Mathematica is a computer algebra program that is generally used to manipulate mathematical expressions and display the results. For long, complex expressions, computer algebra programs have proven useful for simplifying and checking work done manually. While mathematical manipulations are not considered here, the mathematical tools available may simplify the tasks of programming and testing new algorithms as well as for displaying results.
Creating simple programs with Mathematica takes less work than similar tasks done with FORTRAN or C. Numbers with any precision may be used, complex numbers are treated naturally, and the syntax is generally simple within Mathematica. Where FORTRAN or C require programming structures that pass numerical values through an algorithm, Mathematica allows relationships to be defined and evaluated as needed. Variables may become complex numbers as needed and may be just symbolic values until they are supplied with numerical values.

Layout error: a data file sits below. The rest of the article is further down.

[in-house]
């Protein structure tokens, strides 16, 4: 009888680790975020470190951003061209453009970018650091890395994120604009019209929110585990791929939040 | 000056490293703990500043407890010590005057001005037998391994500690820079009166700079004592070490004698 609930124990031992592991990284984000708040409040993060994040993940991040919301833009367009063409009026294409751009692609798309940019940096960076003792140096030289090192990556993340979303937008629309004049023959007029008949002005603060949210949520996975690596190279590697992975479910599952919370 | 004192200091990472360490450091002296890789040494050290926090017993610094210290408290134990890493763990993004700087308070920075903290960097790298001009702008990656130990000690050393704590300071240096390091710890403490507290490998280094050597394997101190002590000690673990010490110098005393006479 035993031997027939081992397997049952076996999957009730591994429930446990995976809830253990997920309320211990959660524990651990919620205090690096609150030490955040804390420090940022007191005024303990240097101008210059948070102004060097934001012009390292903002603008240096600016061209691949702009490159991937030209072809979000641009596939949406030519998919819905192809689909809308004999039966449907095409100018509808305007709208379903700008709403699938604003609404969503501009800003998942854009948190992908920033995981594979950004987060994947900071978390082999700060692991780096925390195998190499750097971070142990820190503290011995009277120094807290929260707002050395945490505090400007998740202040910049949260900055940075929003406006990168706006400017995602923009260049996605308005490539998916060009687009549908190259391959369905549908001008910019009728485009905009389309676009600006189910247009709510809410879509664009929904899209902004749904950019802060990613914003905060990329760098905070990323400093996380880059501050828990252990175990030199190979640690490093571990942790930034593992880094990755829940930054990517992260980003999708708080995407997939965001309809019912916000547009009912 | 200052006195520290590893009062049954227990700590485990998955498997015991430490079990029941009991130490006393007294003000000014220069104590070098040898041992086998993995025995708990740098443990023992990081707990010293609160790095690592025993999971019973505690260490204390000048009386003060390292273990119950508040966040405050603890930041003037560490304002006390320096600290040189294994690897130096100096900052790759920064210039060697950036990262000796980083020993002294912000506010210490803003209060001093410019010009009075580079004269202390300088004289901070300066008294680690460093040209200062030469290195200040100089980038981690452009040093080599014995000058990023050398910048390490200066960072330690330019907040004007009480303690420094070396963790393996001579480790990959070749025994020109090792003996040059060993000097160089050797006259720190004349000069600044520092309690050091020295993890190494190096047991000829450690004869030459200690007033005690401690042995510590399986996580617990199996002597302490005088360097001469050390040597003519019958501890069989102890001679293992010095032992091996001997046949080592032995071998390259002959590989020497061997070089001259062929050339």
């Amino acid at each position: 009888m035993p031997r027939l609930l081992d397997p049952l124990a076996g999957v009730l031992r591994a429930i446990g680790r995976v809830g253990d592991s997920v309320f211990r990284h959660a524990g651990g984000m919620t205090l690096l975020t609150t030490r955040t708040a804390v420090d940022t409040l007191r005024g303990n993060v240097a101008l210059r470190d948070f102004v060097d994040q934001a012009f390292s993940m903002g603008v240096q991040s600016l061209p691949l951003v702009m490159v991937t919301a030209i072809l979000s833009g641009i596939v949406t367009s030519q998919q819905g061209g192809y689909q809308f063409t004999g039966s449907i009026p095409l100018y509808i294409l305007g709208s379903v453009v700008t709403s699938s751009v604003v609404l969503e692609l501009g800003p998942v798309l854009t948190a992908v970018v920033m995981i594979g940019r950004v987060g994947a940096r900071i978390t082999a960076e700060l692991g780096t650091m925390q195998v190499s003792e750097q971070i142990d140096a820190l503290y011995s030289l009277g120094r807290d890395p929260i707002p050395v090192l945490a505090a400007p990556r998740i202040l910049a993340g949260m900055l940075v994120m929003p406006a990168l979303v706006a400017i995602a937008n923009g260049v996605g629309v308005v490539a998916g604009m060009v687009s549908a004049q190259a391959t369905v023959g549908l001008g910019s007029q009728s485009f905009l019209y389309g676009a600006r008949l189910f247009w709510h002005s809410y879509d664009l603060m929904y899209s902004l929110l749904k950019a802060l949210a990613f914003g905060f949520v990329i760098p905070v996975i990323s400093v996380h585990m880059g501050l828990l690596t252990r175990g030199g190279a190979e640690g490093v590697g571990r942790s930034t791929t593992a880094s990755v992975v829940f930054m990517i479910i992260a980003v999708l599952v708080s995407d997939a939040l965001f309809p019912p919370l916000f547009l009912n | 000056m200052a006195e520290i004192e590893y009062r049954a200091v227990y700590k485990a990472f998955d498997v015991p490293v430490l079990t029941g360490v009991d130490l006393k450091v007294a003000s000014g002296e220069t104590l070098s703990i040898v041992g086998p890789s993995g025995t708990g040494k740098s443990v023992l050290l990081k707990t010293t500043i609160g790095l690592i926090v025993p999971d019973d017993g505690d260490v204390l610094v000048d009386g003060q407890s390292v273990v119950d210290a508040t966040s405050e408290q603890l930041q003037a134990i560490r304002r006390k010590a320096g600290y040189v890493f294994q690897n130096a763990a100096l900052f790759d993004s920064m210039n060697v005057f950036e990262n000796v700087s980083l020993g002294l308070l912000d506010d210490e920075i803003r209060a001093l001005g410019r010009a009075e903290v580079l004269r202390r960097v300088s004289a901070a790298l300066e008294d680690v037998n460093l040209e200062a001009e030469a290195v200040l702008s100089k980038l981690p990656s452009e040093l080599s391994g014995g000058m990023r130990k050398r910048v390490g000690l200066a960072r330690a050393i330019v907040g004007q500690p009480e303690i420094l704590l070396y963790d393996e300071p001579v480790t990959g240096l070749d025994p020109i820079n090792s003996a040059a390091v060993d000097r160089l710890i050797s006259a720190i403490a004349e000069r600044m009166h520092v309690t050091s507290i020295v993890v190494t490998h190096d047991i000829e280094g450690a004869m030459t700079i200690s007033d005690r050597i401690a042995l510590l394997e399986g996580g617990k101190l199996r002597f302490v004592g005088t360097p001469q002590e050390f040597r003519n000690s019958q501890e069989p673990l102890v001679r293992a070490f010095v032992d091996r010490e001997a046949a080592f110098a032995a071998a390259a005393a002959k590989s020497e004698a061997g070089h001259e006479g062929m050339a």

Displaying seismic data is generally done with black and white rasters. While these displays may be used from Mathematica, many other displays are available for special purposes, including color displays. Most of these displays have automatic scaling and annotation options for easy use, but options to control scaling, annotation, color, and other features are available. In addition, new displays may be created with plotting primitives.
This paper shows how seismic files may be converted to Mathematica matrix files and then manipulated as vectors or matrices. A set of displays is presented to illustrate Mathematica's graphics power.